Mother Nature and the laws of physics have a death warrant out for humanity, says Michio Kaku. Can we escape it?
- The great science fiction writer Isaac Asimov put a terrifying question on humanity's radar: Where will we be 50,000 years from now?
- Humanity is close to exhausting the known laws of physics; it's the unknown – the unified theory of everything – that could dominate our destiny in the coming millennia. And that destiny is almost certainly tied to space travel. Why?
- "Extinction is the norm," says Michio Kaku, 99.99% of all species on Earth eventually go extinct. "Mother Nature and the laws of physics have a death warrant for humanity," says Kaku. "[U]ltimately our destiny will be in outer space."
We tend to promote foreigners by broadcasting their economic and scholarly value, instead of their intrinsic humanity.
- There's a tendency to fight dehumanizing narratives about immigrants and refugees with stories about how much value they have to the United States, in terms of economic and academic achievements and abilities.
- Though these counternarratives might come from a good place, Adam Waytz doesn't believe they "really consider people in terms of human dignity." They fail to call out immigrants and refugees inherent dignity.
- The image of the deceased Aylan Kurdi washed ashore evoked immense sympathy for refugees. Besides showcasing their economic values, it highlighted their shared humanity.
Historian Maragaret O'Mara explains why a tech utopia was, and still might be, a pipe dream.
- Elon Musk isn't the first technologist to worry about robot overlords. The early computers of the '40s and '50s were referred to as electronic brains, and people regarded them with fascination and fear.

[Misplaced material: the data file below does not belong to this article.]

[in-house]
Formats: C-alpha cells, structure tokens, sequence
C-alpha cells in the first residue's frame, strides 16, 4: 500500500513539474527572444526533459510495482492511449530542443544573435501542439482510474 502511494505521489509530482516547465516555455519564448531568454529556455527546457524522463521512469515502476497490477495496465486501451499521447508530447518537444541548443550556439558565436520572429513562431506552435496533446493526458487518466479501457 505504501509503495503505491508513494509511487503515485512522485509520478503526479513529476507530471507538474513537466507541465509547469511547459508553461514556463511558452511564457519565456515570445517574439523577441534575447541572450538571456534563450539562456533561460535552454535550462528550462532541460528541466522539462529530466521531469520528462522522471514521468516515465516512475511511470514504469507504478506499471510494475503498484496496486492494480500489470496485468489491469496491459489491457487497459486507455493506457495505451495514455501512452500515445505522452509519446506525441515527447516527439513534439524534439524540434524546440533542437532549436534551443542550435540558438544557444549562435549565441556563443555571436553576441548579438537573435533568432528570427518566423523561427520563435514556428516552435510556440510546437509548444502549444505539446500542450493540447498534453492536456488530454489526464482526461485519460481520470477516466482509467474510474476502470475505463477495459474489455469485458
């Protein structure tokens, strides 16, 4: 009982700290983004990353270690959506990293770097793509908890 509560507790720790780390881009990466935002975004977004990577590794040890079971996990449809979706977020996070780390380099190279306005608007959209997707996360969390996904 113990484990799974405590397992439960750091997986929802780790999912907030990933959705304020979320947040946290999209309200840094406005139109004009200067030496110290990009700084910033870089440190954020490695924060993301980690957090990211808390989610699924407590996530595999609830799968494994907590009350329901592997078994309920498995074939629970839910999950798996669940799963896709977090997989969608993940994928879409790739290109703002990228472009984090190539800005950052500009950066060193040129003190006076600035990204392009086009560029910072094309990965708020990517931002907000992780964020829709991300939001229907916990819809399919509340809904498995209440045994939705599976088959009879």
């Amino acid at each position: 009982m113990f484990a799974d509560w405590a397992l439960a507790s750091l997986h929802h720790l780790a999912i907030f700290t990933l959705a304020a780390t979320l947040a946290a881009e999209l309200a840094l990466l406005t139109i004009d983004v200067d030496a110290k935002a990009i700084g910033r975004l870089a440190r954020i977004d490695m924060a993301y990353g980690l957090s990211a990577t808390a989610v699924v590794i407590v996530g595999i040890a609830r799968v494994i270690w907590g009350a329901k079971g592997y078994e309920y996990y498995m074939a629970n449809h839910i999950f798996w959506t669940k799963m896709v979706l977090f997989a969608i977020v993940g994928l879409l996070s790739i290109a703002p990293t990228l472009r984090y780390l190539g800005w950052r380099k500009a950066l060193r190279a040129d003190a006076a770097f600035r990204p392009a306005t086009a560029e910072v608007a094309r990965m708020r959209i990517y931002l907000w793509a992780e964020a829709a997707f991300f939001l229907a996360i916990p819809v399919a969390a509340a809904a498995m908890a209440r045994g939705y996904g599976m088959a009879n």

- Until the 1960s, computing power was wielded only by corporations and the government. Then, out of the 1960s counterculture rose a generation of technologists with a techno-utopic vision: Give everyone a personal computer as a tool for empowerment and enlightenment, rather than being siloed machines of government secrets and war.
- The personal computing movement thought technology would solve inequality, racism, and war – but as we now know, it did not. History seems to suggest that humans, not tech alone, must be the agents of change.
Someday we'll beam to the moon for afternoon tea, and be back in New York for dinner.
- In about 100 years, theoretical physicist Michio Kaku believes we'll explore the universe as pure consciousness — traveling at the speed of light, looking at asteroids, comets, meteors, and eventually the stars. "All of this within the laws of physics," he says.
- Through recent brain imaging, we know know that the prefrontal cortex of teenagers is fully formed. This induces them to take risks. Also, when guys who talk with pretty girls, we also know it's that blood drains from their brains. Well, their prefrontal cortex. This makes them liable to act "mentally retarded."
- The Connectome Project will map the entire brain in about 100 years.
Grief is real. Give it time.
- When it comes to moving forward, the slightly harder path — but in the long run, the way easier path — would be for us to develop the skill of grieving.
- Elisabeth Kubler-Ross's theories about the five stages may be off, but she gave us a lens from which to come to understand the process of grieving.
- The fact that you grieve is a testimony to your love.